Neldoreth - November 14th, 2005
The mists from the ocean had yet to settle under the before morning sun broke over the sea when the scout returned. The young Bondi came, red faced and eager, to his Leader bearing news that the Saxons and the Vikings from the Isles had stopped their fighting and made camp together...
Hugin points out the enemy camp,
Munin sounds the muster! To War!
Hugin Greataxe knew that the vikings from the Isles made deals with the serpents and the tricksters, so the news did not surprise him... If they wanted to side with the English, then they would die with the English.
He sent for his brother Munin and they made plans for battle together: They would attack the camp immediately. The blow would come swift and deadly, and hopefully while the enemy slumbered in their tents, and this land would fall to the mighty axes of the Norwegians!
Unfortunately for them, they were spied making their plans. A lowly thrall from the isles, running from the chains of his master toward the sea in hopes of escape stopped short. The thrall, realizing that death at the hands of the invaders might be worse than death at the hands of his former master, returned to the camp where the Islemen and the Saxons slept and woke his lord to prepare for battle....
The Norwegians of Hugin and Munin take to the battlefield, facing off against the line of Islemen and Saxons as the mists clear from the lands and the sun dawns over the sea.
And thus it was that Hugin and Munin saw the battle line of the vikings from the Isles and the English assembled with the clearing of the mists. Hugin looked to his brother, and down the line of his warriors and noted with apprehension that the enemies seemed greater in number than his raiders. But still, by the will of Odin, he swore to cover the field with the blood of the English and the Islemen before the day was half done!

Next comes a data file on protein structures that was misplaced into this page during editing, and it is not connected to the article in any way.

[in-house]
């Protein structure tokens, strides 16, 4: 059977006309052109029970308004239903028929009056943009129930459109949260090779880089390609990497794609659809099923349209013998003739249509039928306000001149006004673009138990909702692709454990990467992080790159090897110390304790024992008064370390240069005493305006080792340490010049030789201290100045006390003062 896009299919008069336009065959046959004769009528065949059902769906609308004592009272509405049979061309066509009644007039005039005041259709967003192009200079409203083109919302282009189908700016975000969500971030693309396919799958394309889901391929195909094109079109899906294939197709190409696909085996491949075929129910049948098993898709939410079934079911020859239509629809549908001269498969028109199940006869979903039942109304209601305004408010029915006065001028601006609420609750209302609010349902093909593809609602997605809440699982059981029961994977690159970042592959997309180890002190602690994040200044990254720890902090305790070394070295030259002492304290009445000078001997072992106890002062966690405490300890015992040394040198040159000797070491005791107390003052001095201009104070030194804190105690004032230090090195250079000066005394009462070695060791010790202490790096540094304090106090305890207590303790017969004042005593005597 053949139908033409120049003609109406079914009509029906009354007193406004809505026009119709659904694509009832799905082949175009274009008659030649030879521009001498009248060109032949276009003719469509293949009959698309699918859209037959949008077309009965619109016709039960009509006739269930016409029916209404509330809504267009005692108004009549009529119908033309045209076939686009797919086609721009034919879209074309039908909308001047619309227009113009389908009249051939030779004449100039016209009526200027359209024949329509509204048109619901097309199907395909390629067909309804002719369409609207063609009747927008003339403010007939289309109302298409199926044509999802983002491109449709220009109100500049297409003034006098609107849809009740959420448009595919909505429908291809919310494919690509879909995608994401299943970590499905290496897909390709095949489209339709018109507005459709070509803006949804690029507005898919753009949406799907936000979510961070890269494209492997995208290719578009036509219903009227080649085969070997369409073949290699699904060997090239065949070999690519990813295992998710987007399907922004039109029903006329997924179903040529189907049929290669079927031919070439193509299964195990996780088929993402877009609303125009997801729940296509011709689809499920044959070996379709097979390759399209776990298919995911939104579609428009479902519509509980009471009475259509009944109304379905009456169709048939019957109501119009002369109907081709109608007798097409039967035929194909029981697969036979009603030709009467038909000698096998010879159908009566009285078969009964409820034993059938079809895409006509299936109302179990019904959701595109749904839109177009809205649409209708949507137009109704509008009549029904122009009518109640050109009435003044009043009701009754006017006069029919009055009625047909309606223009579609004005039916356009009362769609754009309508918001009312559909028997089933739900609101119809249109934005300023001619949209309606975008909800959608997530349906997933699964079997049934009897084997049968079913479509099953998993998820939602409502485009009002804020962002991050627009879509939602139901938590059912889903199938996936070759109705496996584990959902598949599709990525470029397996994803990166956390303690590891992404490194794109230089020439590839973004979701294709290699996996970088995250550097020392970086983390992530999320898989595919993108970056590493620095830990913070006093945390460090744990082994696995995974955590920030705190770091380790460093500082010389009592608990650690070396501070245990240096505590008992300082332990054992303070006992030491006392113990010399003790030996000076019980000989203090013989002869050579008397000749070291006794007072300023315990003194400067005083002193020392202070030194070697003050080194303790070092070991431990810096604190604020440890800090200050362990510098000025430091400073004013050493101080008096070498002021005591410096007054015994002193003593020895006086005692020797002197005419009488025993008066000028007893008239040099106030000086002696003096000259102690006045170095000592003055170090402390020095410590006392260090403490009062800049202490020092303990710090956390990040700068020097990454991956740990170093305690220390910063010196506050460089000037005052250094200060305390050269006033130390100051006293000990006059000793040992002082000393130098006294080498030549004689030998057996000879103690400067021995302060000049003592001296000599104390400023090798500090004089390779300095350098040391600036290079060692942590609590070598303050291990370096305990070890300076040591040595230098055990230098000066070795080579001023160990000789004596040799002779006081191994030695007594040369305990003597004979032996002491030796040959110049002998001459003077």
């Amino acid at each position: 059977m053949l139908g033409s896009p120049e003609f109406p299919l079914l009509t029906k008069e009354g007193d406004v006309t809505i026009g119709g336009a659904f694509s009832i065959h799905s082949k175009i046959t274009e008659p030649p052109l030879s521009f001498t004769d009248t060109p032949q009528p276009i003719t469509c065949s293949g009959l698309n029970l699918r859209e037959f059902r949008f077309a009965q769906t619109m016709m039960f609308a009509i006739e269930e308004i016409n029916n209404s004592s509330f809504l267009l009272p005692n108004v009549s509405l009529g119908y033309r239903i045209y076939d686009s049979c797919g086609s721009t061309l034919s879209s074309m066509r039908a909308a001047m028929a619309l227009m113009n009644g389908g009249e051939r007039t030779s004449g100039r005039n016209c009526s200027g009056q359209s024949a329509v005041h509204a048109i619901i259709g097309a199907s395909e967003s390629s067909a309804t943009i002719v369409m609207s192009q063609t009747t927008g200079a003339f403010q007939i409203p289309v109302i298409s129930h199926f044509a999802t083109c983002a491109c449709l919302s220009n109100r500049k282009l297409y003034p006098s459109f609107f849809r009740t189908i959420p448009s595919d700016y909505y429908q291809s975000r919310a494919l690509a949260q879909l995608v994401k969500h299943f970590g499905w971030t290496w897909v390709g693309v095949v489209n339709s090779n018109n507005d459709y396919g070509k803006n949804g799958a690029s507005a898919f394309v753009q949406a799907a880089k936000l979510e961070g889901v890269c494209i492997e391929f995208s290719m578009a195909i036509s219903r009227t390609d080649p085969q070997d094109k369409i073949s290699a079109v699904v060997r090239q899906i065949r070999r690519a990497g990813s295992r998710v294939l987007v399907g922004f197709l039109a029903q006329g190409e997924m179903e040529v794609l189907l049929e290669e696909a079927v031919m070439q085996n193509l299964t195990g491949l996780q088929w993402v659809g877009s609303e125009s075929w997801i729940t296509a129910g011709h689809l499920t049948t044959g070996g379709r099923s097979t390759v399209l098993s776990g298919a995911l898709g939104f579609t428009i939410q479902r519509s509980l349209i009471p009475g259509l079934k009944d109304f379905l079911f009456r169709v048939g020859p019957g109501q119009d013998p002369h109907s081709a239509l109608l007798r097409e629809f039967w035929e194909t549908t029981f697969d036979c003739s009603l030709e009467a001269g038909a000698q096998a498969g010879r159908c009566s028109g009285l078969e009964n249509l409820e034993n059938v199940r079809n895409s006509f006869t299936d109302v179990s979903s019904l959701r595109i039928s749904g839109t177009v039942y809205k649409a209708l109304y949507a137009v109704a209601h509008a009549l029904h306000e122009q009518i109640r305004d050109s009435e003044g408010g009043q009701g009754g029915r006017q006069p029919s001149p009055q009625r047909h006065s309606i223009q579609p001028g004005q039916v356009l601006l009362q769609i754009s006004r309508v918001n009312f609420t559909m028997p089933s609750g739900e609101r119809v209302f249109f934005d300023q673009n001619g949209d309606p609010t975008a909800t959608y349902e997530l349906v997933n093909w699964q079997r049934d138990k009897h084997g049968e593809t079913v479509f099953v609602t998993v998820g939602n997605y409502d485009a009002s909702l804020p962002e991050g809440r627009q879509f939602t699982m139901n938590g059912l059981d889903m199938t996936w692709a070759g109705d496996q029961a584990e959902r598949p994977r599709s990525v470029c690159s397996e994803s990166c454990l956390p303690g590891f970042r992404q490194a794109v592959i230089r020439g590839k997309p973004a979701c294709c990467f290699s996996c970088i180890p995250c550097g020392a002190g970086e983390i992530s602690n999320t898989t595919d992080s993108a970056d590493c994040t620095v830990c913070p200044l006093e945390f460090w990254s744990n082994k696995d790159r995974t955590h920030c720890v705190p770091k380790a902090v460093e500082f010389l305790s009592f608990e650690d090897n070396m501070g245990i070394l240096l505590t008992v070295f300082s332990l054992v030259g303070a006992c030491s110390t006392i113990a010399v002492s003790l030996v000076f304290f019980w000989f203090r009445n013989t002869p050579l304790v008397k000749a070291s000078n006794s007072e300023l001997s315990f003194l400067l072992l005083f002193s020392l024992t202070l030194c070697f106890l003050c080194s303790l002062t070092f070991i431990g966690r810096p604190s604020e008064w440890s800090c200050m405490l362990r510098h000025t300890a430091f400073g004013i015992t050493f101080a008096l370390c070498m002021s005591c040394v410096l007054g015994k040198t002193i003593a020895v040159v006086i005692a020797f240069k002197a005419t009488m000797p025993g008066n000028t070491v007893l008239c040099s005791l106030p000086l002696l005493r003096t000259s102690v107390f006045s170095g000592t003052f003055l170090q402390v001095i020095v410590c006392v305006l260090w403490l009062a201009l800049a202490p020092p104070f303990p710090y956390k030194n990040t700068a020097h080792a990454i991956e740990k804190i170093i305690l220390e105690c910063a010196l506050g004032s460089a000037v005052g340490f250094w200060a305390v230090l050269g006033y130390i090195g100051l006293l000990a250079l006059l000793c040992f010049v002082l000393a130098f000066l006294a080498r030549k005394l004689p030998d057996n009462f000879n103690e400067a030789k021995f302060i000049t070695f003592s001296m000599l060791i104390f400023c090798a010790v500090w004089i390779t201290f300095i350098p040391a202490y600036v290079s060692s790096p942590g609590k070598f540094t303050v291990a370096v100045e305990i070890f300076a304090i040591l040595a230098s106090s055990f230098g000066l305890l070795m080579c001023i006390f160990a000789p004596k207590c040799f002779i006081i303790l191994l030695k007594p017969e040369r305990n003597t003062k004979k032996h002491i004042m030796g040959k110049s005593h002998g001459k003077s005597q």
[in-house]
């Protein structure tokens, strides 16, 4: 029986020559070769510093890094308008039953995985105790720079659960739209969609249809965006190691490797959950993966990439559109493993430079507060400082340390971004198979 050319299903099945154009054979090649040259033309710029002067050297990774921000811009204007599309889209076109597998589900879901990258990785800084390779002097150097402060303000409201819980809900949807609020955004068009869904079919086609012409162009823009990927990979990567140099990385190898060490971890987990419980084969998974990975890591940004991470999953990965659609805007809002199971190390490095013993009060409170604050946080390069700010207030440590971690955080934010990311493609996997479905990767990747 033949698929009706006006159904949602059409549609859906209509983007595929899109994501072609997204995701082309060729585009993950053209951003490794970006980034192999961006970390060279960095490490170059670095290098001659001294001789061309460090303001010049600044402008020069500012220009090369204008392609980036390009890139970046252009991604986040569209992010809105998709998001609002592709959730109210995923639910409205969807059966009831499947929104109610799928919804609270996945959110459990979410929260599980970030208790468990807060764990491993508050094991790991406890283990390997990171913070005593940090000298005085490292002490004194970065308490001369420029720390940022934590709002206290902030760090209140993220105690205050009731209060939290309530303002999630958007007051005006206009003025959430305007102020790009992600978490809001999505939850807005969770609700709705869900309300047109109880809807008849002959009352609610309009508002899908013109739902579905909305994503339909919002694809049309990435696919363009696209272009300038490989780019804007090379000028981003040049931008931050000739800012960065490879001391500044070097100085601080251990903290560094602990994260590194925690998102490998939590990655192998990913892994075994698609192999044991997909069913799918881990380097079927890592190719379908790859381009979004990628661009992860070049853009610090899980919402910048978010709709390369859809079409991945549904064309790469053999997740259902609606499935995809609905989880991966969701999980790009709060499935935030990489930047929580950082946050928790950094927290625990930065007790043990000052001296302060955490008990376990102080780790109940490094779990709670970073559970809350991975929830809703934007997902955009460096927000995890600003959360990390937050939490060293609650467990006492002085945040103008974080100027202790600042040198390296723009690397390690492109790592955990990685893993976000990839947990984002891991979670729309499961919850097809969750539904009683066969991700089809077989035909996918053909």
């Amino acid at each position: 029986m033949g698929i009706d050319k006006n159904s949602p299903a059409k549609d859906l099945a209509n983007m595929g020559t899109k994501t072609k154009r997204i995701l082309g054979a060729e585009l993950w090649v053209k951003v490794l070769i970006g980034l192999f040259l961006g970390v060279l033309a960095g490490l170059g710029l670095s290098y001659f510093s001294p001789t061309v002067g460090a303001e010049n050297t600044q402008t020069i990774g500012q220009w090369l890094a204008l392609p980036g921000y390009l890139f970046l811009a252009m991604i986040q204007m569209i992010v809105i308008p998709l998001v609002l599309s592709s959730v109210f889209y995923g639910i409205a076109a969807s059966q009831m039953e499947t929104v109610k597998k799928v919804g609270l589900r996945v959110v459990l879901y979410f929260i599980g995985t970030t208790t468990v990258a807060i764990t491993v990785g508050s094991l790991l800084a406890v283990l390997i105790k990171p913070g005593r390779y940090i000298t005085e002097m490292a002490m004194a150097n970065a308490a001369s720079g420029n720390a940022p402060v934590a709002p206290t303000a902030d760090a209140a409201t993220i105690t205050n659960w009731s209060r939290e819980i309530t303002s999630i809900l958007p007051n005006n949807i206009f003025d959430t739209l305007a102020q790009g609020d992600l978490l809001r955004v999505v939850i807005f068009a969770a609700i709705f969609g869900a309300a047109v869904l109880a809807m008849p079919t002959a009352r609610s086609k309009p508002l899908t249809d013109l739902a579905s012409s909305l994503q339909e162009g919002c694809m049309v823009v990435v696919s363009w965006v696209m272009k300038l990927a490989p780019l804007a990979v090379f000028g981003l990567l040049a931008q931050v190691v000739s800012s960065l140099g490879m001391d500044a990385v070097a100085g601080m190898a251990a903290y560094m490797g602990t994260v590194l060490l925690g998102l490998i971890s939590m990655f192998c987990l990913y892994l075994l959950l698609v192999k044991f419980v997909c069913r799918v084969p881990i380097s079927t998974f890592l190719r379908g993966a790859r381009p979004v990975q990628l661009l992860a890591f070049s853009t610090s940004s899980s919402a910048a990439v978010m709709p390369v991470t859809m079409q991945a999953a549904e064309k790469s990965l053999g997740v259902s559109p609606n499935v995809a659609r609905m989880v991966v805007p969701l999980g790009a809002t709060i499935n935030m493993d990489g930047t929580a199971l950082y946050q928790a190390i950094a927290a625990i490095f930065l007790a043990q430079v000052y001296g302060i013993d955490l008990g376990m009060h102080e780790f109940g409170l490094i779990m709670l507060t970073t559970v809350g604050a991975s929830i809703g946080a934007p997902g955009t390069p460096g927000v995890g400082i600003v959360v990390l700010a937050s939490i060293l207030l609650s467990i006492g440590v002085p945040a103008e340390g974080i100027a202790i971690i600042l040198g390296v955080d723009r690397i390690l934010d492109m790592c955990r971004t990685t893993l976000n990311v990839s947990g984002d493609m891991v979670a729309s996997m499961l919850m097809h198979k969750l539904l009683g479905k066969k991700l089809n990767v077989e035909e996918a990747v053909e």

With the loosing of the arrows from the Hugin's archers, battle was begun. Neither Saxons nor Islemen fell, but many arrows lay awaiting a new home in the chest of an enemy still yet.
On they came. The Islemen and the Saxons advanced under the cover of their slaves, hurling javelins and chanting death, on they came. Many Islemen died by the arrow points of Hugin's archers, paying a heavy price for their advances. The Saxons were much more lucky, and there was no doubt in Hugin's mind that they planned to let the Islemen do their dirty work! But today it would not help them!
The viking archers found many targets among the Islemen, many of which did not return to their island home after the battle was done! (Note the Islemen bases are outlined in yellow, the Saxon bases in red, and the Norwegian bases in blue)
The skirmishing fighters battled, a weak foreshadowing of the fighting to come. Hugin noticed his arches on his right flank break from combat with the Saxon skirmishers and hoped that their failure was not forshadowing for the remainder of the battle.